After nearly one year of undisturbed colonization, we removed a “cookie” slice from each logs. Cookies circumference was measured and cookies were weighed, dried for 72 hours at 105 degrees Celsius, and reweighed using a portable digital scale. This information was used to calculate log density and moisture content. A dilute 1% solution of BPH sprayed on each log section; each slice was then carefully photographed in a specially designed light box. The dye clearly discolored the areas of the log that had not been affected by shiitake mycelium blue (Figure 1). Using the imaging software, ImageJ, we measured the exact area of blue wood” and “yellow wood”. This information was used to determine the exact degree of mycelium colonization. We then plotted the degree of colonization (measure using digital image analysis) against and first year log yields and log density.
Our experiment was designed to track the rate of mycelium growth within log by monitoring the weight loss of the log over time. This requires having an estimate of the log’s moisture content during each sampling event. There are many ways of measuring moisture content in a log. The traditional method involves removing a round slice from the log (cookie) and measuring the moisture of the slice by weighing, drying, and reweighing. However, this process is fairly destructive and time consuming. There are many other ways of measuring moisture that are less time consuming and destructive. One way we had proposed in our experimental design involving using a unique type of hand drill called an increment corer. We planned on removing a 6-10 cm core from each log; we would then measure the percent moisture within the core by weighing, drying and reweighing the core. We would then use this value for percent moisture to estimate the percent moisture within the entire log. Another idea recommended to us was using a hammer corer to more rapidly remove a smaller core from the uppermost 3 cm. Lastly, we had the option of using a unique electronic moisture meter designed for measuring moisture of timber to a depth of 5 cm. In the spring of 2011, we tested the three techniques mentioned above against each other.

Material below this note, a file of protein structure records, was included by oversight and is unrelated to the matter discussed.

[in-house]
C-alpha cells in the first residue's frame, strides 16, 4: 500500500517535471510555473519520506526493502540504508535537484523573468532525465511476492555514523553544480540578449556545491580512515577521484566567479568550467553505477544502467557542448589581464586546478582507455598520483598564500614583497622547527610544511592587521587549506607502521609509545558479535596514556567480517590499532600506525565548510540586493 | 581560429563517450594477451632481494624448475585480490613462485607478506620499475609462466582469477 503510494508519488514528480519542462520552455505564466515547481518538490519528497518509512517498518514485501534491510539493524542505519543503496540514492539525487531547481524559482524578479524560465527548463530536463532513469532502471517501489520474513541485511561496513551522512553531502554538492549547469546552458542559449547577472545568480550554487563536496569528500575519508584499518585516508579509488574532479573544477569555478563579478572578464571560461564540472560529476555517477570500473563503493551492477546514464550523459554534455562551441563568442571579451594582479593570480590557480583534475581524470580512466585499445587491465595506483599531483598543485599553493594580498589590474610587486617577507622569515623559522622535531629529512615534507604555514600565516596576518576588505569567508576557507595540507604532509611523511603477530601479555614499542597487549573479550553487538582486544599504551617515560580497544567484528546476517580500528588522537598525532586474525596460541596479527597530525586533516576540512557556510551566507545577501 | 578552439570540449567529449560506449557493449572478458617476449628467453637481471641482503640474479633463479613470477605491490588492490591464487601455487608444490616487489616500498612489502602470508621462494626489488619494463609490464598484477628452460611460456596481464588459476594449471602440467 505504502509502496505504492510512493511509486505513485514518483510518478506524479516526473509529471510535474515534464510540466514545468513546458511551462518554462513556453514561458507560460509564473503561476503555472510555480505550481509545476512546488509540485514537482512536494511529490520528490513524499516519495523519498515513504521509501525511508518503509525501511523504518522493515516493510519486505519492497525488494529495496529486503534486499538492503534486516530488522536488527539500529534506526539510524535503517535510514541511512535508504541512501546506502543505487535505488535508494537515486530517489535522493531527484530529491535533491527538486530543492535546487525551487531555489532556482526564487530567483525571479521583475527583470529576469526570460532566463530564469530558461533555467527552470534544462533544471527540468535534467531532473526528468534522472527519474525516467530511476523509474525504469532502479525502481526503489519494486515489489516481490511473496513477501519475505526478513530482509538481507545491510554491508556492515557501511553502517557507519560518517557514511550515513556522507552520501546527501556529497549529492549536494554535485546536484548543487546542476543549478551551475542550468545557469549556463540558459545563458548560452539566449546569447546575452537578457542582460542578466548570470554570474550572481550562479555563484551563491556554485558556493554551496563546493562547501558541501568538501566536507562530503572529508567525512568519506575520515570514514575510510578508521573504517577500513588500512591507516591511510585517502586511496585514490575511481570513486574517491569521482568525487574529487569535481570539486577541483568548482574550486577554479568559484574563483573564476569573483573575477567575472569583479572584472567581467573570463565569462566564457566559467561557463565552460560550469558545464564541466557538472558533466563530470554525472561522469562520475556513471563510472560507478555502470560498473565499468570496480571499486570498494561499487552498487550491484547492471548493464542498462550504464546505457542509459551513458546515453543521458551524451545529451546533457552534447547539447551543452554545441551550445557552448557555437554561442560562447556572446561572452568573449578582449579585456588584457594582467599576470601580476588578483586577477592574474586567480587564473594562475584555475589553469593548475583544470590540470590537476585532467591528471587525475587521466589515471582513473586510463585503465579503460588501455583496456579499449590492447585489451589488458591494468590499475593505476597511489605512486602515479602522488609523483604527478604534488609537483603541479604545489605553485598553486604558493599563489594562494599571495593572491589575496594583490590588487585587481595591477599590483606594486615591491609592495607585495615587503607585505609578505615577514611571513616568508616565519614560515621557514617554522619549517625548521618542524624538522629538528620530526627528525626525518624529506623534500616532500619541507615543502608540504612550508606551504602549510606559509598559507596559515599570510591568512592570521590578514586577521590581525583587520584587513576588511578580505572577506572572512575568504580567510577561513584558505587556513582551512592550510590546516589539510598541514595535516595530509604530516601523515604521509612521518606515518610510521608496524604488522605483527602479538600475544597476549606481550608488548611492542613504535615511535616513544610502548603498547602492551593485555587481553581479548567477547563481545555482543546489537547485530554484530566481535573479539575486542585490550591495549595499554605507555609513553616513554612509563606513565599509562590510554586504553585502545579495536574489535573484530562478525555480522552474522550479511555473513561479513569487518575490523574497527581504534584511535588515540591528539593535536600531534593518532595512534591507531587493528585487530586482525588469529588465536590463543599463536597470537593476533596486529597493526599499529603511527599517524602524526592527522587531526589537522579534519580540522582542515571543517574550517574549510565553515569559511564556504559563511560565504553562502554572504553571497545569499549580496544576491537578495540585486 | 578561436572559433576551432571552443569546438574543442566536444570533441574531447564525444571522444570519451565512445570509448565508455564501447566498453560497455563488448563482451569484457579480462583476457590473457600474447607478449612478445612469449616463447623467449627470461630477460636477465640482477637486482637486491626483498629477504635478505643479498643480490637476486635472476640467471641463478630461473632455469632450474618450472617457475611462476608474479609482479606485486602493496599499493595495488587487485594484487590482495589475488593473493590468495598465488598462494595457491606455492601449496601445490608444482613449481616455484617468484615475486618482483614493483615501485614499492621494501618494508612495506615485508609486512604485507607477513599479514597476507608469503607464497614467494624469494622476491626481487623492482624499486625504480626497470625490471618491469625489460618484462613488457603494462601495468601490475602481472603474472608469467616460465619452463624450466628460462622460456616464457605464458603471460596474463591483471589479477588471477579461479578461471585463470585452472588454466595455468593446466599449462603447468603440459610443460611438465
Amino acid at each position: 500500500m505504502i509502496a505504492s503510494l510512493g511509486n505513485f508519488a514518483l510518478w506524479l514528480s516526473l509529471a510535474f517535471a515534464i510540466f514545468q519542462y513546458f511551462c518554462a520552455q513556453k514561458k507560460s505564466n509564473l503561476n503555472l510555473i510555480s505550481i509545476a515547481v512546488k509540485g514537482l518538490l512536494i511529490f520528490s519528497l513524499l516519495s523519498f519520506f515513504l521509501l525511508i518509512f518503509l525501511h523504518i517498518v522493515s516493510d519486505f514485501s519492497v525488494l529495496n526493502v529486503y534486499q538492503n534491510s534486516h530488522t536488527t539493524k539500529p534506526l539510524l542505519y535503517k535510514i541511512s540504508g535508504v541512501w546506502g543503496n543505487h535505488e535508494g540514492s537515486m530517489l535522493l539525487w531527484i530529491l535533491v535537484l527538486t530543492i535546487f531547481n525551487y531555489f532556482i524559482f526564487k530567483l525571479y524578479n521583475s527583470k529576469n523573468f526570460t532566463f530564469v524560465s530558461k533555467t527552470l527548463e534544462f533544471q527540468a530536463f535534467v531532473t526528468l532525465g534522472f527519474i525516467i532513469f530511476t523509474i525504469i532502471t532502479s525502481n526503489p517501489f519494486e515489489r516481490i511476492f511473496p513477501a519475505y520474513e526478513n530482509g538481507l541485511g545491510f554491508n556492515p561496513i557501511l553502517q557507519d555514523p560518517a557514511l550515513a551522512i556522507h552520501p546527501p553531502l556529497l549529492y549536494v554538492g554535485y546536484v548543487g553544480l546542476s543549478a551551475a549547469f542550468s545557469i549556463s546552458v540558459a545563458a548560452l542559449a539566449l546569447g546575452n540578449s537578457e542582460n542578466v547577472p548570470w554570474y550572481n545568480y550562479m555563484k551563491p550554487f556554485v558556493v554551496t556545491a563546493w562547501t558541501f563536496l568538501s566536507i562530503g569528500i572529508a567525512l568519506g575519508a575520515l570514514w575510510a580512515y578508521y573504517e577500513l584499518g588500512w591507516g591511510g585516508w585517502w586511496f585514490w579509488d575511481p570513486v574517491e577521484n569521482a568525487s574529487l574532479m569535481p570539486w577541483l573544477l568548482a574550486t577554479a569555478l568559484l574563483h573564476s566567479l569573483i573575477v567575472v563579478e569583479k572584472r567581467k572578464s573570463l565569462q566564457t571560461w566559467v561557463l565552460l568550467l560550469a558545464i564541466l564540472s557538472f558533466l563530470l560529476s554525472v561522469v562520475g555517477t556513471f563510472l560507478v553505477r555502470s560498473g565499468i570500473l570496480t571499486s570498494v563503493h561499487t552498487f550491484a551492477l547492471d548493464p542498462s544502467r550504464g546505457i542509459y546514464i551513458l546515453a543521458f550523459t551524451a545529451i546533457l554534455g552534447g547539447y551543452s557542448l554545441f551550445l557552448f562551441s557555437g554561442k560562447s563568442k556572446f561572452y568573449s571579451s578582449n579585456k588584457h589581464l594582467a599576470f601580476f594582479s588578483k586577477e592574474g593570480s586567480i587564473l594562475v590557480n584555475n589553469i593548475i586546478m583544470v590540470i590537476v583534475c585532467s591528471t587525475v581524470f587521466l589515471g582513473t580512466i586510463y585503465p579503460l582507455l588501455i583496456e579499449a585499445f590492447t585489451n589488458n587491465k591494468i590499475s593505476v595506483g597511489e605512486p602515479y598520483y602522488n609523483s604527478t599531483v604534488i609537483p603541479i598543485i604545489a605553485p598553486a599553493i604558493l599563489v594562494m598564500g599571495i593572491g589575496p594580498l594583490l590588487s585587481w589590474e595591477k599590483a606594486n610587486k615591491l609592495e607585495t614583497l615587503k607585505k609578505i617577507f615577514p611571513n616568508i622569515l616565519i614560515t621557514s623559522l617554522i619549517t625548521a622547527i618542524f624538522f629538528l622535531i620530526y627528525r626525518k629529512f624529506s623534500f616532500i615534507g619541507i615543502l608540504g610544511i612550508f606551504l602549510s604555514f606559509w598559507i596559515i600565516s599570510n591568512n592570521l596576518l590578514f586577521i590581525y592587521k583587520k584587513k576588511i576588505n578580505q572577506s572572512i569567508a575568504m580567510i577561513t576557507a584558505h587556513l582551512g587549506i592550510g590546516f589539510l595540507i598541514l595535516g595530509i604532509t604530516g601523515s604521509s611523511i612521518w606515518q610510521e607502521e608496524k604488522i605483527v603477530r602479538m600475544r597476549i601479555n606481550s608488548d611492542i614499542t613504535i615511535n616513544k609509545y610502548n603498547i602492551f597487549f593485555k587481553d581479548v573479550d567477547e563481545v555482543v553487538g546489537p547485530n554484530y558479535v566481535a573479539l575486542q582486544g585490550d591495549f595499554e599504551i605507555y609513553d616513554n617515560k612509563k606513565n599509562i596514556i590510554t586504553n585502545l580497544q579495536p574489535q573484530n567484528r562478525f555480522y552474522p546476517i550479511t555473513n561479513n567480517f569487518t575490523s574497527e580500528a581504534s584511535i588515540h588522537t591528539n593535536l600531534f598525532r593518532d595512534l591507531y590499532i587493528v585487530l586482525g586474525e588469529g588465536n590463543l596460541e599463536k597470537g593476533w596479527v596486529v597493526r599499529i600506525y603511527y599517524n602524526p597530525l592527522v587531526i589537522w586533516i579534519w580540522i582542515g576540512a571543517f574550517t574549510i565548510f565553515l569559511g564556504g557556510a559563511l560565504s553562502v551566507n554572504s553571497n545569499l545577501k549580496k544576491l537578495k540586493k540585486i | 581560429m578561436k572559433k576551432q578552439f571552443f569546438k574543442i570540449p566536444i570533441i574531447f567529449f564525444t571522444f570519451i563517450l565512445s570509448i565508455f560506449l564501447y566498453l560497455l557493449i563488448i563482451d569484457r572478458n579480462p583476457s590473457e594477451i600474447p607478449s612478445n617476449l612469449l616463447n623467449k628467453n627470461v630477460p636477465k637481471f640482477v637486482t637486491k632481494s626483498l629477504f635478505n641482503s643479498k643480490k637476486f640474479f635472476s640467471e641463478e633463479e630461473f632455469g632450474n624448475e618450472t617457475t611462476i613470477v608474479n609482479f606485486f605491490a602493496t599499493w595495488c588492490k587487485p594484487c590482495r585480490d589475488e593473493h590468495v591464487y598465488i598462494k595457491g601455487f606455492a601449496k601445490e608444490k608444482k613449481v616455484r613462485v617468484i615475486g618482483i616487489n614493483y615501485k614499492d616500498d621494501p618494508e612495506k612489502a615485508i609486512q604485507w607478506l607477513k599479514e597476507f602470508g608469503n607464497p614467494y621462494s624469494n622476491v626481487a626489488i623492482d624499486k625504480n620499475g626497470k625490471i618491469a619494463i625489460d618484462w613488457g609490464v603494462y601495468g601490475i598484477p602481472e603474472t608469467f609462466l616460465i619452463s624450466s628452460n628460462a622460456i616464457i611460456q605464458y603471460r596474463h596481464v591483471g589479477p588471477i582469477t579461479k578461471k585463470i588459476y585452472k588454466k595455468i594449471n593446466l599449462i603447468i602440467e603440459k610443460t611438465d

In 2012, 2013, and 2014 logs were shocked with the aim of estimating the relationship between shocking duration and yield. Logs were randomly divided into four groups to be subjected to four durations of soaking: 6 hours,12 hours, and 24 hours and 48 hours. Mushrooms were collected from the logs seven days after the soaking event in order to calculate total mass of mushrooms obtained per log. A few representative mushrooms were selected to determine the mass moisture content of the mushrooms. Yield results were compared against other variables including initial moisture content, log age, and degree of mycelium colonization to determine how these factors influence production.
In 2013, we repeated our time trail shocking experiment. The results from fruiting from the shocking trial were compromised due to deer harvesting almost 100% of fruiting mushrooms before they were ready for harvest (Images and 1 and 2).
In 2014, we repeated our time trail shocking experiment again. The results from fruiting from the shocking trial were compromised due to deer harvesting almost 100% of fruiting mushrooms before they were ready for harvest. Measures were taken this year in anticipation of deer, however the fence and noise makers were ineffective. We decided against an earlier trial in the beginning of the summer (June) due to our commercial logs being used as a relative test deciding whether we should shock the research logs. All of our shiitake were late to fruit this year and we didn’t want to shock mushroom logs too early in the season and not be able to have any harvestable results.
The pH indicator BPB clearly delineated area of the log that had and had not been colonized with shiitake mushroom mycelium. Digital imaging technology was able to, with great accuracy; estimate the exact degree of mycelium colonization. However, there was no relationship between the amount of shiitake mycelium colonization estimated using digital image analysis of the BPH treated sections and the shiitake production. Therefore, we can conclude that a BPH treatment cannot be used to predict when a log is ready to fruit (Figure 1). We hypothesize the pH indicator BPH indiscriminately dyed areas of the log that had been colonized by mycelium regardless of whether the mycelium were beneficial shiitake mycelium or harmful competitor mushroom mycelium. Therefore, it overestimated the degree of shiitake mycelium colonization.